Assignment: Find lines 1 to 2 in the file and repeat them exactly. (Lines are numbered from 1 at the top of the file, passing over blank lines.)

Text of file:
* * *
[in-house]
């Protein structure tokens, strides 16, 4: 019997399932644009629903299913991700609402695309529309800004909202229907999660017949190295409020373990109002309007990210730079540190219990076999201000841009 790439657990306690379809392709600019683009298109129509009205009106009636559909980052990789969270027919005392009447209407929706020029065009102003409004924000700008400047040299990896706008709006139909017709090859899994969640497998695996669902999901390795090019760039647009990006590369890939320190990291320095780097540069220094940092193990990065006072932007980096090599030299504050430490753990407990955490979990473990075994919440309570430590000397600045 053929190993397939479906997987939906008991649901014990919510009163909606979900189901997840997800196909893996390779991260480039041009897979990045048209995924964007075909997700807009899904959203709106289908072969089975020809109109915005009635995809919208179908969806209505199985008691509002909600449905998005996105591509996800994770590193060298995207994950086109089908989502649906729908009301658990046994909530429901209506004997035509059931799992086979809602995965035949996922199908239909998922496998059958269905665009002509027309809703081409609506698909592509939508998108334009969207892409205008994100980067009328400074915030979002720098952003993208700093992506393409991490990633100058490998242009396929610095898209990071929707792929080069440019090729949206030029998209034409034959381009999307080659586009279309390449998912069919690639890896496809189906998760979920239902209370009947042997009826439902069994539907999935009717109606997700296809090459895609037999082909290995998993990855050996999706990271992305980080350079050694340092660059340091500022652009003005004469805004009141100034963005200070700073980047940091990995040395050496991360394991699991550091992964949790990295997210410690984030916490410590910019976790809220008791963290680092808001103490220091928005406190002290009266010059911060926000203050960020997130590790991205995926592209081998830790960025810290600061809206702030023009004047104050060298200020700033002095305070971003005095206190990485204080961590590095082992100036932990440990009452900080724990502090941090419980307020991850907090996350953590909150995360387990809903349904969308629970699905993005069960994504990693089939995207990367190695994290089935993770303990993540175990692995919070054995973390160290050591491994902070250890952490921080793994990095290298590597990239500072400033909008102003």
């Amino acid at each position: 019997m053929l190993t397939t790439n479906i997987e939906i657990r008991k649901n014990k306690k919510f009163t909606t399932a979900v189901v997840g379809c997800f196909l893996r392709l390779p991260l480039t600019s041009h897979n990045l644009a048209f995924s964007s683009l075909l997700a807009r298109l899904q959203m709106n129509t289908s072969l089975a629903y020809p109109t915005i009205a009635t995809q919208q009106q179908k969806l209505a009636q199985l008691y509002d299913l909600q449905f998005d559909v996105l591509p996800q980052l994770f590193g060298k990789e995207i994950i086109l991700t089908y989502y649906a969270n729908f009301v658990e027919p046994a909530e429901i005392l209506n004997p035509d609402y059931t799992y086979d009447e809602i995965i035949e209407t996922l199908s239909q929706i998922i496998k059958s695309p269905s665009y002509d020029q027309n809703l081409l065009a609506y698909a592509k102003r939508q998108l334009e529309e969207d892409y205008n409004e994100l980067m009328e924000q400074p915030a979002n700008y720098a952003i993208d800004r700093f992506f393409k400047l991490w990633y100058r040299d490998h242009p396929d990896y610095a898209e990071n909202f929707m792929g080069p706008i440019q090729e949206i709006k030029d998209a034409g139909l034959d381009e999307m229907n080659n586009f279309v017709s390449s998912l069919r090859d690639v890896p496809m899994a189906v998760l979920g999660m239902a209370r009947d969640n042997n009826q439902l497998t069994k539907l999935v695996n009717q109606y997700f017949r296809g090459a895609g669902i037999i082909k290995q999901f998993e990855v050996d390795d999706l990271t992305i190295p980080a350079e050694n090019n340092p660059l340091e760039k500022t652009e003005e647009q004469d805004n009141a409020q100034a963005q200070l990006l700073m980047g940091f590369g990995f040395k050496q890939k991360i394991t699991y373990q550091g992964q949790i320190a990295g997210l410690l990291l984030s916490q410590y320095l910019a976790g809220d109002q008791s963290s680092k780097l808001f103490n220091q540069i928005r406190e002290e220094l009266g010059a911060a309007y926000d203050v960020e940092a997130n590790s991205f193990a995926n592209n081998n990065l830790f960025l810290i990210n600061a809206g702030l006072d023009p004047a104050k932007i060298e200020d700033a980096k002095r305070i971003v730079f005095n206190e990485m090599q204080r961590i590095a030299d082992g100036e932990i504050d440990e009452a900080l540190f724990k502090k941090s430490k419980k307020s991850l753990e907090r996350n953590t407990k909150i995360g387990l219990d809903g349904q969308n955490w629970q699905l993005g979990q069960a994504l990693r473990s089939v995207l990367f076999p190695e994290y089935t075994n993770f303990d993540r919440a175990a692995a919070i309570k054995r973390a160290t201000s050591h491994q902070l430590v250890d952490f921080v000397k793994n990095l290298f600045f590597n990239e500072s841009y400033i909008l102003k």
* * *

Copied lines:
[in-house]
């Protein structure tokens, strides 16, 4: 019997399932644009629903299913991700609402695309529309800004909202229907999660017949190295409020373990109002309007990210730079540190219990076999201000841009 790439657990306690379809392709600019683009298109129509009205009106009636559909980052990789969270027919005392009447209407929706020029065009102003409004924000700008400047040299990896706008709006139909017709090859899994969640497998695996669902999901390795090019760039647009990006590369890939320190990291320095780097540069220094940092193990990065006072932007980096090599030299504050430490753990407990955490979990473990075994919440309570430590000397600045 053929190993397939479906997987939906008991649901014990919510009163909606979900189901997840997800196909893996390779991260480039041009897979990045048209995924964007075909997700807009899904959203709106289908072969089975020809109109915005009635995809919208179908969806209505199985008691509002909600449905998005996105591509996800994770590193060298995207994950086109089908989502649906729908009301658990046994909530429901209506004997035509059931799992086979809602995965035949996922199908239909998922496998059958269905665009002509027309809703081409609506698909592509939508998108334009969207892409205008994100980067009328400074915030979002720098952003993208700093992506393409991490990633100058490998242009396929610095898209990071929707792929080069440019090729949206030029998209034409034959381009999307080659586009279309390449998912069919690639890896496809189906998760979920239902209370009947042997009826439902069994539907999935009717109606997700296809090459895609037999082909290995998993990855050996999706990271992305980080350079050694340092660059340091500022652009003005004469805004009141100034963005200070700073980047940091990995040395050496991360394991699991550091992964949790990295997210410690984030916490410590910019976790809220008791963290680092808001103490220091928005406190002290009266010059911060926000203050960020997130590790991205995926592209081998830790960025810290600061809206702030023009004047104050060298200020700033002095305070971003005095206190990485204080961590590095082992100036932990440990009452900080724990502090941090419980307020991850907090996350953590909150995360387990809903349904969308629970699905993005069960994504990693089939995207990367190695994290089935993770303990993540175990692995919070054995973390160290050591491994902070250890952490921080793994990095290298590597990239500072400033909008102003």